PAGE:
Ray Tanner

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Ray Tanner
Ray Tanner USC.jpg
Current position
Title Athletic director
Team South Carolina
Record 738–316 (.700)
Biographical details
Born (1958-03-25) March 25, 1958 (age 56)
Smithfield, North Carolina
Coaching career (HC unless noted)
1988-1996
1997-2012
NC State
South Carolina
Head coaching record
Overall 1133–489–3 (.699)
Accomplishments and honors
Championships
1992 Atlantic Coast Conference Tournament
2000 Southeastern Conference
2002 Southeastern Conference
2004 Southeastern Conference Tournament
2010 NCAA Championship
2011 Southeastern Conference
2011 NCAA Championship
Awards
1990 ACC Coach of the Year
1998 SEC Coach of the Year
2000 SEC Coach of the Year
2000 National Coach of the Year
2010 National Coach of the Year
2011 SEC Coach of the Year
2011 National Coach of the Year

Ray Tanner (born March 25, 1958) is the Athletic Director at the University of South Carolina, a position he took on July 13, 2012 after spending 16 successful seasons as head coach of the University's baseball program. His record since arriving at Carolina in 1997 is 738-316 (.700). He led USC to three consecutive College World Series appearances in 2002, 2003 and 2004, three consecutive College World Series appearances in 2010, 2011 and 2012, two College World Series Championships in 2010 and 2011, and coached the USA Baseball National Team during the 2003 summer. His South Carolina teams have qualified for thirteen consecutive NCAA postseasons (the longest active streak in the Southeastern Conference (SEC)). On April 11, 2010, Tanner recorded the 1,000th win of his career with a 2-0 victory over Vanderbilt, becoming the 44th Division I coach in history to reach the milestone.[1]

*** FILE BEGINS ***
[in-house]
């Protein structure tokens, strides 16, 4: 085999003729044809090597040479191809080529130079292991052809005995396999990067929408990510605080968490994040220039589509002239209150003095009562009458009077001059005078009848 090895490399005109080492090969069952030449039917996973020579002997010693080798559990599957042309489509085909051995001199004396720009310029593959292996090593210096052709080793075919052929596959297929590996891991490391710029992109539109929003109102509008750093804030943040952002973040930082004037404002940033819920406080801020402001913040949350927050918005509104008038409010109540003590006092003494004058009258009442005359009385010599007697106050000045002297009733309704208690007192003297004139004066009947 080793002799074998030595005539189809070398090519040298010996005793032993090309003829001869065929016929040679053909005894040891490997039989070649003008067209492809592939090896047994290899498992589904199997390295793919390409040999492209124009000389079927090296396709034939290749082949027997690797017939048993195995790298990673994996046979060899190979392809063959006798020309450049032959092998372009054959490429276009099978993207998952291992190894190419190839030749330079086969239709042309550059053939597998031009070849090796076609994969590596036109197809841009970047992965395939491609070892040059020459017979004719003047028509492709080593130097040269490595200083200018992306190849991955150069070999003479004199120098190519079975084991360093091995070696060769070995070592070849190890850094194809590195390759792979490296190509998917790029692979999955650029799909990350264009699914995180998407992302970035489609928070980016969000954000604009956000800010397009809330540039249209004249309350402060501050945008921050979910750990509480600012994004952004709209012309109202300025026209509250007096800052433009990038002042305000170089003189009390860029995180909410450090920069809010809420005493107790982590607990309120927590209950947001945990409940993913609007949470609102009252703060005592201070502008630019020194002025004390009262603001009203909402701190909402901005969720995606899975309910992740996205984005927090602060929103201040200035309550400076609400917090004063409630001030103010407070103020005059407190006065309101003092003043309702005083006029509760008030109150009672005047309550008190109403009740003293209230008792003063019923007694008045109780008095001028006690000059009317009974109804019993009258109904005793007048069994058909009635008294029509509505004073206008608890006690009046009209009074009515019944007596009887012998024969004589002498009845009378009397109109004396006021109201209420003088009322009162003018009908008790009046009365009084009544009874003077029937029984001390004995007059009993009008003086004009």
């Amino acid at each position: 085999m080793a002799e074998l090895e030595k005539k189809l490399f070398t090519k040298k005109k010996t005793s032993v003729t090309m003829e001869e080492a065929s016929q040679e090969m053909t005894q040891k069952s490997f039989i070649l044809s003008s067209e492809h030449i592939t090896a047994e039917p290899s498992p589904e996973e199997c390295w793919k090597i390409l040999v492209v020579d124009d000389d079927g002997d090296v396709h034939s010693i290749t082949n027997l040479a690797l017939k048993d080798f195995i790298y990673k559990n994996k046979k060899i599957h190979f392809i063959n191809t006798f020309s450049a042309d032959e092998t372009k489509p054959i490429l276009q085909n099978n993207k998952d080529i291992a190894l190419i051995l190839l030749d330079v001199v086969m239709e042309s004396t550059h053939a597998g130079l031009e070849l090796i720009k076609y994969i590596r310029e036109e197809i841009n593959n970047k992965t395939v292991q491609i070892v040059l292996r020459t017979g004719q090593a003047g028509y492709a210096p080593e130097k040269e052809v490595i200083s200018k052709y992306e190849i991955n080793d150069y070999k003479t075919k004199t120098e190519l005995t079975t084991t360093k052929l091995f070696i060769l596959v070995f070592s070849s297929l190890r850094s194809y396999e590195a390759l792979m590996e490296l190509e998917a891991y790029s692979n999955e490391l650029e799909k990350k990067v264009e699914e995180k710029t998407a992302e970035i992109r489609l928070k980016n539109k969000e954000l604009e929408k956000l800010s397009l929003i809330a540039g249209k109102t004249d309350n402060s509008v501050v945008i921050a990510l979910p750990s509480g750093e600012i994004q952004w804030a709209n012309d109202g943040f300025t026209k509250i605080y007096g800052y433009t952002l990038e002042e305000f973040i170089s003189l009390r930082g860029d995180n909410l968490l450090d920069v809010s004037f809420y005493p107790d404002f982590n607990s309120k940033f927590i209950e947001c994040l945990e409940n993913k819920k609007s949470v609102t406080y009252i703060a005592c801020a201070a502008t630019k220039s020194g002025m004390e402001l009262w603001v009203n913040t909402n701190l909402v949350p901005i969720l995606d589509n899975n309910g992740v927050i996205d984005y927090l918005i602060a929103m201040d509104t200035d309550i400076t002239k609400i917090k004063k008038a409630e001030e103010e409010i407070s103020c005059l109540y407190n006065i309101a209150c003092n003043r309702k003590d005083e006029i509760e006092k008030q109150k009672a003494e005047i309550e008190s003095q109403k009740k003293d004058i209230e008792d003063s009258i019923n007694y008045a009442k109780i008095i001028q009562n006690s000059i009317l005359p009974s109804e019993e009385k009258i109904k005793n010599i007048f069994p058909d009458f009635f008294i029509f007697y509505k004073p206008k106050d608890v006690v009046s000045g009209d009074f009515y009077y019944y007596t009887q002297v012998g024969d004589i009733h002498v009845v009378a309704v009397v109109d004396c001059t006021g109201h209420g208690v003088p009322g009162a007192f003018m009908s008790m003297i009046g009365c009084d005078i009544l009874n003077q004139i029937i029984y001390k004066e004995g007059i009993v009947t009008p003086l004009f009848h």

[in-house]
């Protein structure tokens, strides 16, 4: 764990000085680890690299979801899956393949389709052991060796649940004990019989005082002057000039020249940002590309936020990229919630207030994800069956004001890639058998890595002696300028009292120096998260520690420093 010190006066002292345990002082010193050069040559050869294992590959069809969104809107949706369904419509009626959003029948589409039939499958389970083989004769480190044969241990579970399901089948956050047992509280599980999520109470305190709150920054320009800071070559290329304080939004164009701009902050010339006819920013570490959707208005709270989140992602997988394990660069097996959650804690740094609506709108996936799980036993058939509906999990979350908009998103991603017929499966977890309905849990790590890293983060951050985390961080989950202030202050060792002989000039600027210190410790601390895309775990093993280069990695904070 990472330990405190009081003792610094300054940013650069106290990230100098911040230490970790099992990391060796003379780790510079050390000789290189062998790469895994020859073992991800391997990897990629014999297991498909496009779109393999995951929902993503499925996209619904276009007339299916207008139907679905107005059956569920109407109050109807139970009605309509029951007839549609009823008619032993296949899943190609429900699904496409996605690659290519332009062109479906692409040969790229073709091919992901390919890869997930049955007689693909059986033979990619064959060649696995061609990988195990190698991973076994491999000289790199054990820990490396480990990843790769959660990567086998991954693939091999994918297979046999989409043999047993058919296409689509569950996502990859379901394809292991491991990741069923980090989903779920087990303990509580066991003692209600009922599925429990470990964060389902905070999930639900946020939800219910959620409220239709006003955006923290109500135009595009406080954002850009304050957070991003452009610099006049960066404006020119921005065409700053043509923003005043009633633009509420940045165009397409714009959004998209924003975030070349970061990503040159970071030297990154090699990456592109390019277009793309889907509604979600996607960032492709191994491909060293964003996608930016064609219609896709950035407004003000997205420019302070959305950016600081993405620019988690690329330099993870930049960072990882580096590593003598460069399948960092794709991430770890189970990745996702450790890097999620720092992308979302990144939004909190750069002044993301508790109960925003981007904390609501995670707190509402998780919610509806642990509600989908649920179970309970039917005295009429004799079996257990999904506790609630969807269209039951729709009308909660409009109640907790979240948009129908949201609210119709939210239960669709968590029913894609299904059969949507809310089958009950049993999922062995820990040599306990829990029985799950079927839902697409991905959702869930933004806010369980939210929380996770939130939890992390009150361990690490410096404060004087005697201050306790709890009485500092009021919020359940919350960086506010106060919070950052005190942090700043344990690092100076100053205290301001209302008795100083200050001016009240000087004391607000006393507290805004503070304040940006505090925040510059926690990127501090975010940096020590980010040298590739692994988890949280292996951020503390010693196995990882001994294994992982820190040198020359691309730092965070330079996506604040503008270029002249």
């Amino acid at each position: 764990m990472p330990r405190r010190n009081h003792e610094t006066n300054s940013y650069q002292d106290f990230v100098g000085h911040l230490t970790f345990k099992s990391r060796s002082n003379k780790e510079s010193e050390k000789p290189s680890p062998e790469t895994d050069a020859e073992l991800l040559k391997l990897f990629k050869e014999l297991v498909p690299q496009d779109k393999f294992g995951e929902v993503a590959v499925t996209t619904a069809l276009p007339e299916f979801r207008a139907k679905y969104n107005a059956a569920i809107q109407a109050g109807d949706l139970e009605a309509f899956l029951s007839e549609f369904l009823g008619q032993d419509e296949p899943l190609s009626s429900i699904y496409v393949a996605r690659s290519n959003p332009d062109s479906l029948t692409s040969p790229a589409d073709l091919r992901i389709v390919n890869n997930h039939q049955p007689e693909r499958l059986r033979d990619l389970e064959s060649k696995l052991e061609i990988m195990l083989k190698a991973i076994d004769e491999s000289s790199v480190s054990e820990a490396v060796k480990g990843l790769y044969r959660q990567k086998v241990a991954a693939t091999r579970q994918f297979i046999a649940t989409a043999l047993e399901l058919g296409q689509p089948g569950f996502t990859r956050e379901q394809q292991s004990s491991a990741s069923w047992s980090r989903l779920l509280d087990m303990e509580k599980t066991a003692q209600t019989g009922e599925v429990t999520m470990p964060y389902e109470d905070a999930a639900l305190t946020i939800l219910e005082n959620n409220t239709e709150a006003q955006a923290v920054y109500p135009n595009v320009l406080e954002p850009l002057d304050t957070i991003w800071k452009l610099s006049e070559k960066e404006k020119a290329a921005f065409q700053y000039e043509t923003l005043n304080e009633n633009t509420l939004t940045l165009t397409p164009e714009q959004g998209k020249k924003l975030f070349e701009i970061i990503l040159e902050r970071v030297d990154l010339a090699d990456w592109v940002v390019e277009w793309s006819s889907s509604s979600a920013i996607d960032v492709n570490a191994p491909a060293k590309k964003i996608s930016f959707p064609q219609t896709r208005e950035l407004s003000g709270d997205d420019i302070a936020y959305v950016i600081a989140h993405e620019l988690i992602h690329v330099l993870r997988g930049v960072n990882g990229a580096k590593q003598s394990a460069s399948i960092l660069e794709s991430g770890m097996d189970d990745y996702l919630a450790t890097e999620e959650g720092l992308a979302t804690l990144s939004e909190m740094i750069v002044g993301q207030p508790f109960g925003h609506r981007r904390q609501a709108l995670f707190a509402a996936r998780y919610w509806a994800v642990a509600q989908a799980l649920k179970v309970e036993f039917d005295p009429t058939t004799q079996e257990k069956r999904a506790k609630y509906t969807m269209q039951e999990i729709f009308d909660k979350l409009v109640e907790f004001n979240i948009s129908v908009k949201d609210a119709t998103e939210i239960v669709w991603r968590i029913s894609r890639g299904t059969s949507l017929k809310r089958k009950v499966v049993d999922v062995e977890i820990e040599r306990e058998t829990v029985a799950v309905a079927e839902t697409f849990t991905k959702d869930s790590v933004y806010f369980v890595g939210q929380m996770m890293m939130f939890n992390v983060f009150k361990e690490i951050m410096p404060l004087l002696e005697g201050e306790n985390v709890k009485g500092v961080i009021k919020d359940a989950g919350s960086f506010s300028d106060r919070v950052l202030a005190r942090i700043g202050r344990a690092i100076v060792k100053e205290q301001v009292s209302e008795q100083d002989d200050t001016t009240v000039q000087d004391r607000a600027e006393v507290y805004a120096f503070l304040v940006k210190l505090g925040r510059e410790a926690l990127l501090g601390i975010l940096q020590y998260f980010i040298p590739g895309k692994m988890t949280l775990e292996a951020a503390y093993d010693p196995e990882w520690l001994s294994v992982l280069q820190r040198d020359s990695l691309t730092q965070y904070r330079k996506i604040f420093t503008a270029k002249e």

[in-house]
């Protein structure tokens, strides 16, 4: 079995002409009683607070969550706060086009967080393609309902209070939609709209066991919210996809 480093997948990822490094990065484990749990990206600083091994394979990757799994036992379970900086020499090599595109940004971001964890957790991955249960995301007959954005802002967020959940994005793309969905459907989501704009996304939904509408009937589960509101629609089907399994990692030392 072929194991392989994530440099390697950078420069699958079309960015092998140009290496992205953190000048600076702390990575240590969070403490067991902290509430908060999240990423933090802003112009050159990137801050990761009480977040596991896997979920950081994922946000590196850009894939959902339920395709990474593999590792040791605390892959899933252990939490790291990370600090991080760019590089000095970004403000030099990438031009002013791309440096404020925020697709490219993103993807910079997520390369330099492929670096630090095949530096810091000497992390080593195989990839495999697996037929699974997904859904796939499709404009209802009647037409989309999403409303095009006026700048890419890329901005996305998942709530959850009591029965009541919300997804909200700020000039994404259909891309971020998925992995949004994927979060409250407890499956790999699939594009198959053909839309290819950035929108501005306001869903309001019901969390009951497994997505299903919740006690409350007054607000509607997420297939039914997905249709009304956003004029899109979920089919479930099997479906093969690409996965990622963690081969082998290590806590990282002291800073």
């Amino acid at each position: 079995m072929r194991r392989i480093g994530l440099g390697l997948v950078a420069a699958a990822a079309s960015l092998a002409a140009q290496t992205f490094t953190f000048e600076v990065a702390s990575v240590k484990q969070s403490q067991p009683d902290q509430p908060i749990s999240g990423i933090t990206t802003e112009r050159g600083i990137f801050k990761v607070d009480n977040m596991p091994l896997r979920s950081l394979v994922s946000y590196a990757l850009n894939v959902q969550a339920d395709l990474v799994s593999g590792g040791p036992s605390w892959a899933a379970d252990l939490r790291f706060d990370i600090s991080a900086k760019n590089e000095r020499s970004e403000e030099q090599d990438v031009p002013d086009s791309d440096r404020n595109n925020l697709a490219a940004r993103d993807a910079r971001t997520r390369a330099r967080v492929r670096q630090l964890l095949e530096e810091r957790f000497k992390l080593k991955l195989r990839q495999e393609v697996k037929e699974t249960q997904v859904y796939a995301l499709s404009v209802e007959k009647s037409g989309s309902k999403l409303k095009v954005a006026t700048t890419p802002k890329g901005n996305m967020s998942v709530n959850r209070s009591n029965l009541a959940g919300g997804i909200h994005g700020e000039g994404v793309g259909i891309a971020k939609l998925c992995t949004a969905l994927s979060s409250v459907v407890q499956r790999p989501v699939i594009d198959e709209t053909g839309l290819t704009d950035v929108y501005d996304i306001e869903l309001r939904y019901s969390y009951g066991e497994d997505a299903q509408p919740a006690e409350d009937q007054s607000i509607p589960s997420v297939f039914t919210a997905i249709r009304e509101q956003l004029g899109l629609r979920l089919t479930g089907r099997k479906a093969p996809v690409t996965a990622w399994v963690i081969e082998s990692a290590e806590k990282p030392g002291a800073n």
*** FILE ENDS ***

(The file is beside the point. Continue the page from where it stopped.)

Playing career[edit]

After graduating from South Johnston High School near his home at Benson, North Carolina, Ray Tanner attended North Carolina State University, in Raleigh from 1977 to 1980. He played for Sam Esposito, starting four seasons at shortstop and third base.

Coaching career[edit]

NC State[edit]

Tanner became an assistant coach to NCSU coach Sam Esposito immediately after his playing days were over. He remained in that position from 1980–1987, when Esposito retired and Tanner was named his successor. At age 28, he was one of the youngest head coaches in the country. During his first season the Wolfpack reached the NCAA tournament, playing in the East Regional. His teams earned bids to the NCAA tournament during seven of his nine seasons as head coach at NCSU, including five straight from 1990-1994. He was named ACC Coach of the Year in 1990.

His nine year record at NC State was 395-173-3.

South Carolina[edit]